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Eye Strain- Get to Know the Symptoms

Headaches can be caused by a number of factors, but if you find yourself reaching for the Ibuprofen often, you may want to consider checking in with your optometrist. Eye strain can not only give you headaches, but can also affect your overall vision and productivity. The good news is that there are a couple things you can do to dramatically reduce eye strain.

First, let’s consider what causes eye strain. Has anyone ever told you not to sit too close to the TV? How about not to read in dim lighting? There is some truth to these notions in that they could be straining your eyes. Your eyes are just like the muscles in your body and can get fatigued and strained too. While these may seem like obvious causes, eye strain can sneak up on you while you’re doing everyday activities like working on the computer, reading your favorite book, or spending the day in the sunshine at the park.

Some of the symptoms of eye strain are:

  • Sore, tired, burning or itchy eyes
  • Watery eyes
  • Dry eyes
  • Blurred or double vision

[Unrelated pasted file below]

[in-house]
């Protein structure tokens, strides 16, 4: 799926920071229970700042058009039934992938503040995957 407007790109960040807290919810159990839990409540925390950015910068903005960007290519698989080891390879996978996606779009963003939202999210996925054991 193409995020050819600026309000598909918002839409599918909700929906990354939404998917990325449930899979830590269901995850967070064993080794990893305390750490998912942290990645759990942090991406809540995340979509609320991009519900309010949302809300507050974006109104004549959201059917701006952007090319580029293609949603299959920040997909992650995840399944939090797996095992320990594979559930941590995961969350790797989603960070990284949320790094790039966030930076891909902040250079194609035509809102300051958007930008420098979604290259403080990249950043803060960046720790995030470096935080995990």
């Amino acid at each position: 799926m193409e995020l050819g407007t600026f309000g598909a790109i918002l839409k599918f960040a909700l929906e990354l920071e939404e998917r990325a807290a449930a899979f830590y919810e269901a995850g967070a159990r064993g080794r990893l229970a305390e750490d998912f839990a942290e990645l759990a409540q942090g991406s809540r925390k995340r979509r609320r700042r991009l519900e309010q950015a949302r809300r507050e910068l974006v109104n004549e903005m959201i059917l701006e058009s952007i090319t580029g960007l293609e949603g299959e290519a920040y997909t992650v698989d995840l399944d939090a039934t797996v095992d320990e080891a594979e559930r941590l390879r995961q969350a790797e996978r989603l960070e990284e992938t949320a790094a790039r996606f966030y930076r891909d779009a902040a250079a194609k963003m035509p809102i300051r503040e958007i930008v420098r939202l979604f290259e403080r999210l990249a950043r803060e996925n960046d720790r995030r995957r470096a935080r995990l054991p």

• Headaches
  • Sore neck, back and shoulders
  • Light sensitivity
  • Difficulty focusing

One of the biggest causes of eye strain is the blue light that comes from digital devices. In today’s age of technology, it’s not unusual to spend hours in front of a screen, but studies have shown that the blue light waves can be damaging to your vision. The wavelengths can even  cause retinal damage that can lead to macular degeneration.

Luckily there are a couple easy ways to help reduce your risk and eye strain that comes from blue light. We always suggest following the 20-20-20 rule, which suggests you look 20 feet away from your screen, every 20 minutes that you are in front of it, for 20 seconds at a time. Another easy fix would be to talk to your optometrist about blue light filtering lenses, which can stop much of the harmful blue light from entering your eye.

Eye strain and migraines can both be awful to live with, and there’s no reason anyone should have to. If you find yourself squinting and straining with any of the aforementioned symptoms, it’s time to schedule a visit with your optometrist. You can schedule your next appointment by visiting Here .